A traditional house of Mishing tribe, Jengraimuk village, Majuli, Assam




Kunemeche: a Chakhesang Naga house type exhibited in IGRMS
The tribe Chakhesang is a generic term formed with three Naga sub-groups namely Chakhru, Kheza and Sangtam who share common cultural affinities in a compact territory. They are distributed in the cold hilly region of the Phek district of Nagaland. A village chief and his council members govern the Chakhesang Naga villages. The economic resources of land, forests and water are controlled at the village, clan, lineages and individual levels. They practice both Jhum as well as terrace cultivation.
The hierarchal nature of traditional Naga society is attributed to the social achievements. The social status of a person or a family is counted on the basis of feast he or his family has given to the villagers. The social designation of richman or a noble family among the traditional Naga society is merely not  comprehend to the accumulation wealth in ones possession but measured in terms of an effective use and disposal for the cause of their society. The affluence of wealth with huge resources of livestocks and bumper harvest of crops in a family is more aptly and meaningfully utilized in the form of a grand feast to gain social status.
Chakhesang Naga tribe from Nagaland performing dance in front
of their house at IGRMS.
Kunemechi literally means the ‘house of merit’. Distinct from other common house types, Kunemechi is a house with special connotations designated to the man who sacrificed his wealth for wealth for organising feast for several times. A grandeur horn like projection of the house marks special status of the person and his family in the society. According to the Naga tradition, a normal house or a family cannot project their house with such kind of decorations. Only the person who has given feast for several times get such an entitlement to decorate his house with Ceka. Similarly, the house of merit again is identified with beautiful carvings on the frontal facade called Thilpa. The motives used in the carvings have elaborate meanings. Most significantly, the skull of Mithun (Bros frontalis) is used as an important motif of the carving that denotes the number of sacrifices made to perform rituals and ceremonies during the construction of the house. Arrangement of female breast like motifs in a row on the upper segment of the house signifies the enormity of food grains possessed by the owner. It is carved with a belief that the house will protect the villagers from untoward incidences of famine and natural disasters. According to a native, “we carve these symbols to show that our people are prosperous and our land is fertile. We also believe that this house is blessed with its benevolence and our people will not suffer to live in hunger. As a newly born baby gets his/her first food from the mother’s milk, likewise, this house will protect his people from famine and disasters”.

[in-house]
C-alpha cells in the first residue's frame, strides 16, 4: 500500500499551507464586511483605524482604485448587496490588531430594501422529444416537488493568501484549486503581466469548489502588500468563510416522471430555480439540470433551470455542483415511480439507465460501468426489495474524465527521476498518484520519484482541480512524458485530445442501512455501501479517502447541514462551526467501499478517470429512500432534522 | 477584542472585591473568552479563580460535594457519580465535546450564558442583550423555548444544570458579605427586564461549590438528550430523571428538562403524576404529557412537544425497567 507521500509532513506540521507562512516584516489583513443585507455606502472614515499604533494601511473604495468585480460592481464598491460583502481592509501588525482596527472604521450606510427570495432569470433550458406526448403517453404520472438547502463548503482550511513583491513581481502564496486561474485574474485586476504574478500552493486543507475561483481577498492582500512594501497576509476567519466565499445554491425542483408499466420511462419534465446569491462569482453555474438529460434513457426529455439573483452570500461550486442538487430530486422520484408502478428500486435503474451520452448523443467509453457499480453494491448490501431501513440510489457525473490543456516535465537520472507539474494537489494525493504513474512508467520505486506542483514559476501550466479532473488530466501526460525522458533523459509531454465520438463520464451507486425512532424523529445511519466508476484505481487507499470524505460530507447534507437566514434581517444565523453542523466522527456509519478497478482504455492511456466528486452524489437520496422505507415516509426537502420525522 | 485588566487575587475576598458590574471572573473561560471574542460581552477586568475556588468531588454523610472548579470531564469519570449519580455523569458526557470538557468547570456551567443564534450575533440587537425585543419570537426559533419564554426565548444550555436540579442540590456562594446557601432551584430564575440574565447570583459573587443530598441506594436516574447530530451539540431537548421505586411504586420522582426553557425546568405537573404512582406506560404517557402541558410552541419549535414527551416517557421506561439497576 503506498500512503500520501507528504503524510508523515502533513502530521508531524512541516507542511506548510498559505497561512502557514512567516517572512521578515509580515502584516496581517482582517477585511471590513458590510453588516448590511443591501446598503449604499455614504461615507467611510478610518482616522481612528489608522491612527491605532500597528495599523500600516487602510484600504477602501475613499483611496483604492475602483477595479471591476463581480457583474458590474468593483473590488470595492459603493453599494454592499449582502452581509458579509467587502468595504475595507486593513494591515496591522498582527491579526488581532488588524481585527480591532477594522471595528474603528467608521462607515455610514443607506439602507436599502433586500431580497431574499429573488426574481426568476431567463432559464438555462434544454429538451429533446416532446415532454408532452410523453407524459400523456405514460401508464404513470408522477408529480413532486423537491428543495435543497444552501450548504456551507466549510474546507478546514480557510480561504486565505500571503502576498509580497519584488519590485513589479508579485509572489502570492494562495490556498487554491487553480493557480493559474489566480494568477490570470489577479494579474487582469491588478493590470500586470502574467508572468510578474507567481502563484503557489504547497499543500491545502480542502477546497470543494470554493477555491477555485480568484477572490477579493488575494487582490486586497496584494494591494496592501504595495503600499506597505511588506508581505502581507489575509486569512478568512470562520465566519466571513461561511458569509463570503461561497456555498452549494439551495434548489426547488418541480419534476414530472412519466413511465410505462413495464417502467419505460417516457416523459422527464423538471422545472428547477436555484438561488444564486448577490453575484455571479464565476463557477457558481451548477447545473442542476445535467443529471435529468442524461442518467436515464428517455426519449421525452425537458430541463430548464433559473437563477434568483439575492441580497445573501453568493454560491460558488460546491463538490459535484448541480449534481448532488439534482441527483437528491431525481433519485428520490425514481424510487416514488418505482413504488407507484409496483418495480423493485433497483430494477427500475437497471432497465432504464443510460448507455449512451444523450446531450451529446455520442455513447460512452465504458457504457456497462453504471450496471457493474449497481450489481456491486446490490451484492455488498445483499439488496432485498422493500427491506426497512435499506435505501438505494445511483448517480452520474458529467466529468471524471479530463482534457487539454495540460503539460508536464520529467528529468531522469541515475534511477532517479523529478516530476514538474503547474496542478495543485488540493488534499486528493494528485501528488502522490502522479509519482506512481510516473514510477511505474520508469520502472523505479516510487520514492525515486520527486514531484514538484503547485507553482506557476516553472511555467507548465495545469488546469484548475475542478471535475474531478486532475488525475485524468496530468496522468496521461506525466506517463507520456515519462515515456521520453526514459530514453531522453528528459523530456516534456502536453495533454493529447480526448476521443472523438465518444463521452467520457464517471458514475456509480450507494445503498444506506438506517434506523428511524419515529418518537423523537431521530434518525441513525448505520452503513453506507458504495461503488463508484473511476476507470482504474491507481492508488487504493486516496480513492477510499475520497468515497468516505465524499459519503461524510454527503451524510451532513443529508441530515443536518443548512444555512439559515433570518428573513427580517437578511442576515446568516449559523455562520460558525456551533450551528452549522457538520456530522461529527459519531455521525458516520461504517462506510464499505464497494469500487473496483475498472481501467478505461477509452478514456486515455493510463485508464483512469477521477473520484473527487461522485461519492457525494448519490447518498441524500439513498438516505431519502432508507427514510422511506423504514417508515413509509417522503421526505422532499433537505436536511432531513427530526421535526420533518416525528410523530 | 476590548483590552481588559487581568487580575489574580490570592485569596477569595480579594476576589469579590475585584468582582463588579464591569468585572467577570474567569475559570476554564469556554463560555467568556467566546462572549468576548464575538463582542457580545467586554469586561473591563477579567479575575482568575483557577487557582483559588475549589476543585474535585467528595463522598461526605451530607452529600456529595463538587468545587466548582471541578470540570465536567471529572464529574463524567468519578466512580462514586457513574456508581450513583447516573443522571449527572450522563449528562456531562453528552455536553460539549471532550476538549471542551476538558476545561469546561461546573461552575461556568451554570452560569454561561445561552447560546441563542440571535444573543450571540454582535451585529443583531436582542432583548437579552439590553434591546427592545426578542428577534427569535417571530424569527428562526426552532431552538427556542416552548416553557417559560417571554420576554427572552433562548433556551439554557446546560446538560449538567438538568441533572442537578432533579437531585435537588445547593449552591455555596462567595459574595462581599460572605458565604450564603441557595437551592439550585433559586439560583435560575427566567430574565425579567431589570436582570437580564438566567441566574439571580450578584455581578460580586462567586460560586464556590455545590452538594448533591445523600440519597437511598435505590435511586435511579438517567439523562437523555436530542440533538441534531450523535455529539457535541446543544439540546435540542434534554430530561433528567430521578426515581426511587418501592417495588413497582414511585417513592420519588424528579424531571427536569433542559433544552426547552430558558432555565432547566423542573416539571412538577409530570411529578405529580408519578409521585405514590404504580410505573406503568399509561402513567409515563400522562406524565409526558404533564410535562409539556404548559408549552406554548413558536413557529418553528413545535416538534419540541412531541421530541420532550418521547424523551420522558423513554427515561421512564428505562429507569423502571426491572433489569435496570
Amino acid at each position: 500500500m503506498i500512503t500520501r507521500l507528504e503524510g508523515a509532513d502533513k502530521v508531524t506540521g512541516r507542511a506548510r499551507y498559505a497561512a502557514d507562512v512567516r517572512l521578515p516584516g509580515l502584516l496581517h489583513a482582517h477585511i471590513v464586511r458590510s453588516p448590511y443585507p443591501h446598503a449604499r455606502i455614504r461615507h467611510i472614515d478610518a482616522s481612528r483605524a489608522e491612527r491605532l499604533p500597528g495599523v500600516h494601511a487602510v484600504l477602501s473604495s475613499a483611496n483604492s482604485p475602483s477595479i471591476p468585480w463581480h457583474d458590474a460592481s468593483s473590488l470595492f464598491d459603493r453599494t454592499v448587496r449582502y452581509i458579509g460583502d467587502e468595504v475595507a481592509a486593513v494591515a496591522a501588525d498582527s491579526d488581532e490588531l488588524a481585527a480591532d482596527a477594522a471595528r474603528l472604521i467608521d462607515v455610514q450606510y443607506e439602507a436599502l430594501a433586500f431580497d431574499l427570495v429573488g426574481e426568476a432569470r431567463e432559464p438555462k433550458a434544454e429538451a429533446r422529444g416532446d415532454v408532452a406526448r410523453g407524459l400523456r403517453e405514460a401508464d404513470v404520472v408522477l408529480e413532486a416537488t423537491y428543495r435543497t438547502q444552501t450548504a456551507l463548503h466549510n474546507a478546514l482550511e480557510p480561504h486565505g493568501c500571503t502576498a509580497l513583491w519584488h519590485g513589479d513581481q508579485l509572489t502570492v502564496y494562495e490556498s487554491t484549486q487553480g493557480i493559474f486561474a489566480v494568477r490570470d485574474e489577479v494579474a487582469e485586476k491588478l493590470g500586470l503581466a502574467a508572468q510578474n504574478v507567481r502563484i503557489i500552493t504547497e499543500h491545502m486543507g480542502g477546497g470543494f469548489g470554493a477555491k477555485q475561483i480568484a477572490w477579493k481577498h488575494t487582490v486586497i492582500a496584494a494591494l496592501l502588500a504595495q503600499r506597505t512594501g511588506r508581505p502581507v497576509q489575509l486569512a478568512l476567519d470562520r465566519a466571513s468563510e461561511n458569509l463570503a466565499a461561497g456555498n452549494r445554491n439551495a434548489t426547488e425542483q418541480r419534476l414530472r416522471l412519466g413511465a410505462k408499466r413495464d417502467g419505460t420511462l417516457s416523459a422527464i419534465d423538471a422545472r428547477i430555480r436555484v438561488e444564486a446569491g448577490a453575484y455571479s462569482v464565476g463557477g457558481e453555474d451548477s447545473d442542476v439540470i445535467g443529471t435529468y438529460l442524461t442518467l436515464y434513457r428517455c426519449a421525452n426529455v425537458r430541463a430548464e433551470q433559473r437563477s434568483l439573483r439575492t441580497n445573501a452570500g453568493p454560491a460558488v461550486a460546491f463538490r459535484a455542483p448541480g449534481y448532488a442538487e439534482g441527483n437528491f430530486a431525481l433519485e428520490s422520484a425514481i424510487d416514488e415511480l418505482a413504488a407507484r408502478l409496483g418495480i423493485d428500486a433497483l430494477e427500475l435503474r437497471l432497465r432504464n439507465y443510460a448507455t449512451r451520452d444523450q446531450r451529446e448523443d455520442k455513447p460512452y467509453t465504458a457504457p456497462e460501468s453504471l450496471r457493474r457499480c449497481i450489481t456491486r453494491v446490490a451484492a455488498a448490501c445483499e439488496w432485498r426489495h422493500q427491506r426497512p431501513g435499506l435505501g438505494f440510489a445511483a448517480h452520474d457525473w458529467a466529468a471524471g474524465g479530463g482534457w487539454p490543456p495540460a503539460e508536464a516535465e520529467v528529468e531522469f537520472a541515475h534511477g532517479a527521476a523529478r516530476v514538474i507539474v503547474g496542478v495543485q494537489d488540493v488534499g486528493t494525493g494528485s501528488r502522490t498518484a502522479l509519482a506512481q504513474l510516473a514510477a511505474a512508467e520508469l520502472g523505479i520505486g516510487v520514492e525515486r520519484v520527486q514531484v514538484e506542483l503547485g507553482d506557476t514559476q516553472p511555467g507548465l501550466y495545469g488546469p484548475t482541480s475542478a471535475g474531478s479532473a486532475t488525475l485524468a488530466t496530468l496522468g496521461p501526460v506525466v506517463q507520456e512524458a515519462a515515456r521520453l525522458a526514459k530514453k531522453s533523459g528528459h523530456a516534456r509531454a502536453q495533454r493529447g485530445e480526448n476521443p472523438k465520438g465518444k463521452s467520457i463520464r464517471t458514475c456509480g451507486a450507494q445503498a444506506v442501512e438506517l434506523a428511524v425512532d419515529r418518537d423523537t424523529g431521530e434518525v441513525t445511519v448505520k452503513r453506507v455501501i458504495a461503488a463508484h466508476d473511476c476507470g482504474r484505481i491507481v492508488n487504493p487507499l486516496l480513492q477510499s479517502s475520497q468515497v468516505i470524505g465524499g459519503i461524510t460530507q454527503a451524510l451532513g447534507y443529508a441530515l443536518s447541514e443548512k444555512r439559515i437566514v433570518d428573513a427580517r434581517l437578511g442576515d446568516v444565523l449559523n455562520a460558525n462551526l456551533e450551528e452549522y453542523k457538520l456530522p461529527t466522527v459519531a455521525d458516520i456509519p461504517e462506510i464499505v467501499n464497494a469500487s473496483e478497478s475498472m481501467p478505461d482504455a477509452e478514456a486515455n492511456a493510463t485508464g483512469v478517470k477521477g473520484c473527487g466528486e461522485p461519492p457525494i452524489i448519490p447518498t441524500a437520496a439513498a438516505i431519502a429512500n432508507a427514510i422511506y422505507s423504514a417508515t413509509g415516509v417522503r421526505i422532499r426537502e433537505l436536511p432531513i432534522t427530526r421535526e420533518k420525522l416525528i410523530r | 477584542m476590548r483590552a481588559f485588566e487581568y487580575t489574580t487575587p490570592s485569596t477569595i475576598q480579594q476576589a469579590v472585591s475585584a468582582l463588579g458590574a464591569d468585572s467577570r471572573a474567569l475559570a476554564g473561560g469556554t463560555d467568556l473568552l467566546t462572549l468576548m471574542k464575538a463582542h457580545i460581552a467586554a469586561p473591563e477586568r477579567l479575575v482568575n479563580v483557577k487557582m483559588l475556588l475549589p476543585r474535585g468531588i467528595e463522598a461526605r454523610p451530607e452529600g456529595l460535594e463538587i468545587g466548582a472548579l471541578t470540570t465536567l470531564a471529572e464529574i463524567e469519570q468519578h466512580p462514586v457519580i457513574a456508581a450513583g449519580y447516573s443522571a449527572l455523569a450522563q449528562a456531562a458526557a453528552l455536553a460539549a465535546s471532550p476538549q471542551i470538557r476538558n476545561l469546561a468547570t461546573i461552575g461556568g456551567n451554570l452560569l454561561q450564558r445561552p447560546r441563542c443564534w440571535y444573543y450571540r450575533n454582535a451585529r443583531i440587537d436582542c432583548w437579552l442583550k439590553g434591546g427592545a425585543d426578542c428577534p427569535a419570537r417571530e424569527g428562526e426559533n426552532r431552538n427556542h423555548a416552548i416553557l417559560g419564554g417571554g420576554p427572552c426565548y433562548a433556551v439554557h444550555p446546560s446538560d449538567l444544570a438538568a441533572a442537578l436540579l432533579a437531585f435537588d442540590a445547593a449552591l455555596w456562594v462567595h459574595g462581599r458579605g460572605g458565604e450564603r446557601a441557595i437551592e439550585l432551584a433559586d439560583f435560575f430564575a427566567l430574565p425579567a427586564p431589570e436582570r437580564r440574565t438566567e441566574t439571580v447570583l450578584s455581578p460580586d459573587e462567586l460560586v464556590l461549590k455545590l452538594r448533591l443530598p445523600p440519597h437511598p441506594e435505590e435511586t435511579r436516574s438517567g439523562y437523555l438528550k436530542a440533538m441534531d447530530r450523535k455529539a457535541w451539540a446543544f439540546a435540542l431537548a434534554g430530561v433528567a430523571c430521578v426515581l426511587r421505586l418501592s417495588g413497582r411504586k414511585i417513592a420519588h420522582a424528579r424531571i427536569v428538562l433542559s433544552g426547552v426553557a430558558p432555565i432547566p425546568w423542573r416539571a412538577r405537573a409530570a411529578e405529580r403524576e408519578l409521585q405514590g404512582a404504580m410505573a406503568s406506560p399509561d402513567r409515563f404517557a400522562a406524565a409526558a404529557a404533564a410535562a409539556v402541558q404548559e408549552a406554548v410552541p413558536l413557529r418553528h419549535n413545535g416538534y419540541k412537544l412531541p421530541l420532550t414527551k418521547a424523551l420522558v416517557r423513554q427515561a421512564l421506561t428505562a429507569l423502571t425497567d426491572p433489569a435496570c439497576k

Skulls of wild beast and animals hunted by the person during the time of construction or collective activities of hunting game are also decorated above the main door. The motifs of human head and skull of hornbill represents the symbol of courage and victory over raids. It is also associated with the concept of fertility. Five upright pillars standing in the front of the house bears carved motives of warriors; the spirit of which will guard and protect the house from any kind of destructions and unwanted evil forces. Kunemeche has a varandah in front and it has a spacious hall inside. The house is occupied by a number of big household items like pounding table, log drum, wooden cot and containers for storing rice beer. A hearth lying near the seat household head is the kitchen where they cook their food items. The wooden seat of household head is prepared from a single log and it is prohibited for others to use it. This wooden seat is a pride possession of the owner and unwanted use of it is a kind of disrespect to the head of the house. A hanging platform above the hearth is used for preserving meat and vegetables. With constant fumigation and heat from the hearth, the food items kept on these hanging shelves get dehydrated and preserved for a longer days of consumption. The uppermost shelve is used for storing baskets, drying grains, stacking firewood etc. Another room is kept separately to the western corner from the rest part of the hall. Bamboo matted walls are raised to separate this room and it is reserved for the children and guest of the family.

Kharu (village gate)

Kharu: a Chakhesang Naga village gate
exhibited in the premises of the museum (IGRMS)
In the olden days Naga villages used to indulge in constant fight with the enemies to keep their territory and resources safe and secure. Head hunting expedition was meant as an important practice associated with the cult of fertility. It was essential for every village to construct their village fence as well as gates very strongly at the strategic point to secure the village from enemy raids and attacks. A village in its different directions of the boundary maintains three or four gates and these village gates are voluntarily controlled by the warriors who are the members youth dormitory called Morung. The single wooden door of the gate (Kharu) possesses beautiful carvings of warriors, fighting bulls, female breasts and heavenly symbols of Sun, Moon, and Stars etc. These heavenly symbols are carved to witness the heroic deeds, sacrifices and feasts that were met out in the village.